Ocean Of Problems - The Boat to Non Violence: 45 ►This Way I Got the Training of Non-Violence

Published: 24.06.2020

First Lesson of Non-Violence

At the age of eleven I got invited by reverend Kalugani of being a Jain Muni. The first vow that a Jain muni has to take at the time of his initiation is non-violence and the fifth vow is Aparigrah (non- accumulation). Pujya Kalugani shortly after my initiation told me a few words of wisdom, ‘You have become a monk now. A muni has to perform all his activities with awareness. Each step of yours must be taken with awareness. When you walk you have to walk carefully so that no tiny life is trampled under your feet and dies. While speaking, you have to speak with awareness so that no one gets offended by your words. While eating, you need to be aware so that you do not deprive anyone or snatch his right. Your conviction or faith must be on equal distribution, so that you never claim your ownership of something. You neither should cling to any material object nor should have any resentment against any living creature.’ No sooner had I become a Muni than I learned my first lesson of non-violence. This consolidated my faith in non-violence. This image of my faith has not yet been demolished.

Behaviour of a Non-Violent Person

Shortly after a week of my initiation, I started reading the 'Dashvaikalic Sutra’. I read there, ‘While walking is aware, be aware while standing, be aware while sitting, be aware and sleep, be aware and eat, be aware and speak.

Every action must be done balancing it. Along with this lesson I was also told, ‘Without any reason do not tamper with nature. Don’t mutualize it because a seeker of finding balance in everything cannot mutualize any object.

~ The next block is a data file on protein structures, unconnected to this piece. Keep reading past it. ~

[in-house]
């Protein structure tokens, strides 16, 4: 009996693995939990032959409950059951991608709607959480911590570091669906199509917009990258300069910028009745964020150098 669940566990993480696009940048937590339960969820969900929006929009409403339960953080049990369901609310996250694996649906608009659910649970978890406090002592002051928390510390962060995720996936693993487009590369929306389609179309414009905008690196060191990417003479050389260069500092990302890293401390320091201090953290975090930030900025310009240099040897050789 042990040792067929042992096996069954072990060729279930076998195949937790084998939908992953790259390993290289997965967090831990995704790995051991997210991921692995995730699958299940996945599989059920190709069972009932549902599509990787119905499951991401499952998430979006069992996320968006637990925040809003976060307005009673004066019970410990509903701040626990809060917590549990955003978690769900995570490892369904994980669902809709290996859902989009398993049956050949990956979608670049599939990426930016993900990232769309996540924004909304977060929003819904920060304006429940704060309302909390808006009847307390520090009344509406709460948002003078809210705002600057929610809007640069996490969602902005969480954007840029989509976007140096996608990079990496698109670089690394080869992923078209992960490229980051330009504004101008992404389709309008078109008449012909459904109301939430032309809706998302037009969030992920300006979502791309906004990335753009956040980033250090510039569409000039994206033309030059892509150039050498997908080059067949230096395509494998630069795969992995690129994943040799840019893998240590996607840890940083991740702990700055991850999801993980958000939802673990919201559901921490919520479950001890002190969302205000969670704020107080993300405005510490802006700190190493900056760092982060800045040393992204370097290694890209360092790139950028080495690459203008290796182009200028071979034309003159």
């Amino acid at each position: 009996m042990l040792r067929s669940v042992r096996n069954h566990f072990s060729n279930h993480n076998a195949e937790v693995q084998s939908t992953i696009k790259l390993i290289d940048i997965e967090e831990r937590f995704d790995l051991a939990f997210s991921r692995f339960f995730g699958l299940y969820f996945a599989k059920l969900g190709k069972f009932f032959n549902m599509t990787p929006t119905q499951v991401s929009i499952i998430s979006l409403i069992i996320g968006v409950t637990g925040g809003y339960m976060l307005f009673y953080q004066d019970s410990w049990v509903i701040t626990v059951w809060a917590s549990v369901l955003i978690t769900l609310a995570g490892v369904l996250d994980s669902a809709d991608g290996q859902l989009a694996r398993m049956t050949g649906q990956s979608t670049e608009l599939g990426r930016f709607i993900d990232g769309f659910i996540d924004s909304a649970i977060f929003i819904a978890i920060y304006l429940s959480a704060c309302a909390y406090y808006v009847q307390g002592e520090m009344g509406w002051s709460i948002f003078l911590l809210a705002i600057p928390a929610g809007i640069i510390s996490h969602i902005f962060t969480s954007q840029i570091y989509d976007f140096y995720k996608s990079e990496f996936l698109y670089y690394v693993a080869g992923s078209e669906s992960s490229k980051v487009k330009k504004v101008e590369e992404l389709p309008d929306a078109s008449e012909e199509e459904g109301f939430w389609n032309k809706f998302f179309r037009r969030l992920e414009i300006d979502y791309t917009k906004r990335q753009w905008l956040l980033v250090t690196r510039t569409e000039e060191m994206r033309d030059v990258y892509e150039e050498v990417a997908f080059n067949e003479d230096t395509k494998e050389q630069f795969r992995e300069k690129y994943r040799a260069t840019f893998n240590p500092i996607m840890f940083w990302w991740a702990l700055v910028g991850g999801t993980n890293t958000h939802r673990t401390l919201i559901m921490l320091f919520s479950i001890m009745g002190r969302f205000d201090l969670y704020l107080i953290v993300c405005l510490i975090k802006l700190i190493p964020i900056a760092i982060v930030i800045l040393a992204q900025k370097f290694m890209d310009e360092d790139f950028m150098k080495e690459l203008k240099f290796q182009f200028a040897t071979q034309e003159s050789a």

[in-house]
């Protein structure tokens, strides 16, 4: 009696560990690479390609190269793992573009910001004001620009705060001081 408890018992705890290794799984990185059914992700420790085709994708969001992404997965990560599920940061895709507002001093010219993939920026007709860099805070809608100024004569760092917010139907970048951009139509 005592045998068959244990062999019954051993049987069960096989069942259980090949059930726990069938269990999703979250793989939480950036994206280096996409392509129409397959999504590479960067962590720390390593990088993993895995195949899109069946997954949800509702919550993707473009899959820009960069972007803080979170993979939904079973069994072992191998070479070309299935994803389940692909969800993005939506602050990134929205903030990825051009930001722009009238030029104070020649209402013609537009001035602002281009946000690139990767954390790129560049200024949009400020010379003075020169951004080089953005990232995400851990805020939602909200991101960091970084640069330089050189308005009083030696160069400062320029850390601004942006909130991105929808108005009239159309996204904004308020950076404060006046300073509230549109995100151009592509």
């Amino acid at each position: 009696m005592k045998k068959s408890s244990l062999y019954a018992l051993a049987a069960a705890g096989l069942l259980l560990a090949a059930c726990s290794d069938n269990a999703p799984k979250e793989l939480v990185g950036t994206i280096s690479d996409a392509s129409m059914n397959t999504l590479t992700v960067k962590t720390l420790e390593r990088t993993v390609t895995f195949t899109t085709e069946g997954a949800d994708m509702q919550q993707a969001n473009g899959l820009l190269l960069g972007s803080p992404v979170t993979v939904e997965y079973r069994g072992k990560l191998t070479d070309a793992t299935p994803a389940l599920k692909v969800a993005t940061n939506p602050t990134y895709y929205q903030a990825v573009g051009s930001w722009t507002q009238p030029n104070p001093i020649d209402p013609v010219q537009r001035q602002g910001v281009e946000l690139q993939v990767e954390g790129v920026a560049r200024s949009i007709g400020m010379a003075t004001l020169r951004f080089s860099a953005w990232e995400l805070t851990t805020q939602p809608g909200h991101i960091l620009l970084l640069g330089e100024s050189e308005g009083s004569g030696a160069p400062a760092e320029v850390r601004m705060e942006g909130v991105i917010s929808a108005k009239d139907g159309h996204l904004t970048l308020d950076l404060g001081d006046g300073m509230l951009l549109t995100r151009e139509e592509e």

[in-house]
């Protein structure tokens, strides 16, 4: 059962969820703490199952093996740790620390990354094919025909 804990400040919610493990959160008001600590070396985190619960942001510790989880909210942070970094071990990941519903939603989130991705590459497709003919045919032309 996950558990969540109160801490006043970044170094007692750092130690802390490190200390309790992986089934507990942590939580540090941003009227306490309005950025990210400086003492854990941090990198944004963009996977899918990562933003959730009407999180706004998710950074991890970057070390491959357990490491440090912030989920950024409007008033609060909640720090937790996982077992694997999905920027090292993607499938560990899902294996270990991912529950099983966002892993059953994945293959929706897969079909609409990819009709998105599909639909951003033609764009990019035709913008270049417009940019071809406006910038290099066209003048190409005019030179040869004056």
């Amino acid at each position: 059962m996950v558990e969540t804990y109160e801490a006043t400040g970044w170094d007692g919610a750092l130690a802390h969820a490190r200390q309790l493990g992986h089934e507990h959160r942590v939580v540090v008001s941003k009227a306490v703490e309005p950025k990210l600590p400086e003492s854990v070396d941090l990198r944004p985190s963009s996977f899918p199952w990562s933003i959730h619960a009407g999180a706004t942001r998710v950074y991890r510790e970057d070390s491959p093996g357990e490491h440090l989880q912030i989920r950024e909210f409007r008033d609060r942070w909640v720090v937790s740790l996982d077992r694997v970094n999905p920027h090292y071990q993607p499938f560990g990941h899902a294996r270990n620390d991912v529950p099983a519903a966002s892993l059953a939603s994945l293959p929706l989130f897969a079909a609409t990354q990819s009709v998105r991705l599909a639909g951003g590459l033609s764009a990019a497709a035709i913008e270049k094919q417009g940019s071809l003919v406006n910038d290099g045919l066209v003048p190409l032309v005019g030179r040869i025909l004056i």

The third lesson that I got—‘पुढोसत्ता'—every living creature has a free existence. So you have no right to oppress, hurt or making someone wounded. You do not even have any right to make someone a slave or dominate others. If a person oppresses someone, hurts or makes? Someone wounded, dominates others, then it is the person’s misuse of right. A person making such an effort cannot be non-violent.

Legacy of Values

I merely did not learn the theoretical principles from reverend Kalugani but his behaviour in life helped me get the practical lessons of those virtues. He never spoke against any other cult. He got this virtue in legacy. Since the time of Mahavira this principle had been prevalent. Adrakumar told the master of Ajibak community Goshalak‘ I am not criticizing any person in particular. I am criticizing only the thought that is unfair.

AcharyaBhikshu internalized this principle. He never criticized any person or any religious community for that matter. Reverend Kalugani kept this tradition alive. He advised not to get excited while discussing scriptures. He used to say, ‘To get excited at the time of discussing scriptures is a first sign of defeat. Discussing religion emotionally is also violence.’ His peace and politeness left a very strong impression on my mind. Whatever he taught me he practiced as well. The synchronicity between his words and actions were the outcome of non-violence. A devotee of non-violence cannot even speak the bitter truth, then how he could accuse someone bitterly. This lesson helped me to remain controlled, calm and collected.

Background of Non-Violence

Non-violence and truth are synonymous. Without non-violence there can be no truth and without truth there can be no non-violence. To abide by the truth I got the training, ‘Don’t be afraid of diseases. Don’t be afraid of misery or grief nor be afraid of death. The ghosts and portents haunt those who are afraid. A fear stricken person can never get free of fear. He renounces penance and loses restraint. I learned the lesson of fearlessness from my guru and then realized that fearlessness is the platform of non-violence and truth. Without it non-violence and truth can never be imagined.

A person who clings to his accumulated wealth he can never be fearless. How on earth he could be non-violent in a situation like this? Fear in itself is violence. If intimidating someone is violence then getting afraid is also violence. Therefore, don’t be afraid nor intimidate someone. This is dual principle of fearlessness. The value of non-accumulation is deemed important because without it fearlessness is not possible. When one gets attached to materials, fear arises along with that and to achieve that violence is caused. Fear of death is also presented because one is attached with one’s body. Attachment is a kind of accumulation.